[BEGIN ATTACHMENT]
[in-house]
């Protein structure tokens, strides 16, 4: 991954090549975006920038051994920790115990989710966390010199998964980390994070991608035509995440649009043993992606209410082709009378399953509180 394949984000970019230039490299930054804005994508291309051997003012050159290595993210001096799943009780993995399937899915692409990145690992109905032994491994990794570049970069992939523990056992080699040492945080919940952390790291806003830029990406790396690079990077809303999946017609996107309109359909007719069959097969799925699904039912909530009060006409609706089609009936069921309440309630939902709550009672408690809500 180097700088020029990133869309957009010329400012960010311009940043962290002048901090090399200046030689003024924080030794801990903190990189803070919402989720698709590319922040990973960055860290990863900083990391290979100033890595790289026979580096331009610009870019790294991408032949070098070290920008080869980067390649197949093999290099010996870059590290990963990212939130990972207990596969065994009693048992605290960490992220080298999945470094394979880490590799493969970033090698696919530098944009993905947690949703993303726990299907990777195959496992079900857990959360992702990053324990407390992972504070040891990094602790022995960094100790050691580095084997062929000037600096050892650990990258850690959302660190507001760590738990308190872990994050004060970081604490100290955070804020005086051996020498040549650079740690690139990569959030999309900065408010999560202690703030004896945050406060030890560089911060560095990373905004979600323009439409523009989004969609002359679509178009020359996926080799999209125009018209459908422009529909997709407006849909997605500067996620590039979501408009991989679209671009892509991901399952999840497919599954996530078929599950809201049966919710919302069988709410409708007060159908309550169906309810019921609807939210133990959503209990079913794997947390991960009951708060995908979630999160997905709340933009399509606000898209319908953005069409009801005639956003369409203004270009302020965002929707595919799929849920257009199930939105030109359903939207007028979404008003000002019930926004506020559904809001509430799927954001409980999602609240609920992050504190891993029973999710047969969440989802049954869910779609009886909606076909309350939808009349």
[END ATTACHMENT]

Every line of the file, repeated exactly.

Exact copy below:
[in-house]
């Protein structure tokens, strides 16, 4: 991954090549975006920038051994920790115990989710966390010199998964980390994070991608035509995440649009043993992606209410082709009378399953509180 394949984000970019230039490299930054804005994508291309051997003012050159290595993210001096799943009780993995399937899915692409990145690992109905032994491994990794570049970069992939523990056992080699040492945080919940952390790291806003830029990406790396690079990077809303999946017609996107309109359909007719069959097969799925699904039912909530009060006409609706089609009936069921309440309630939902709550009672408690809500 180097700088020029990133869309957009010329400012960010311009940043962290002048901090090399200046030689003024924080030794801990903190990189803070919402989720698709590319922040990973960055860290990863900083990391290979100033890595790289026979580096331009610009870019790294991408032949070098070290920008080869980067390649197949093999290099010996870059590290990963990212939130990972207990596969065994009693048992605290960490992220080298999945470094394979880490590799493969970033090698696919530098944009993905947690949703993303726990299907990777195959496992079900857990959360992702990053324990407390992972504070040891990094602790022995960094100790050691580095084997062929000037600096050892650990990258850690959302660190507001760590738990308190872990994050004060970081604490100290955070804020005086051996020498040549650079740690690139990569959030999309900065408010999560202690703030004896945050406060030890560089911060560095990373905004979600323009439409523009989004969609002359679509178009020359996926080799999209125009018209459908422009529909997709407006849909997605500067996620590039979501408009991989679209671009892509991901399952999840497919599954996530078929599950809201049966919710919302069988709410409708007060159908309550169906309810019921609807939210133990959503209990079913794997947390991960009951708060995908979630999160997905709340933009399509606000898209319908953005069409009801005639956003369409203004270009302020965002929707595919799929849920257009199930939105030109359903939207007028979404008003000002019930926004506020559904809001509430799927954001409980999602609240609920992050504190891993029973999710047969969440989802049954869910779609009886909606076909309350939808009349």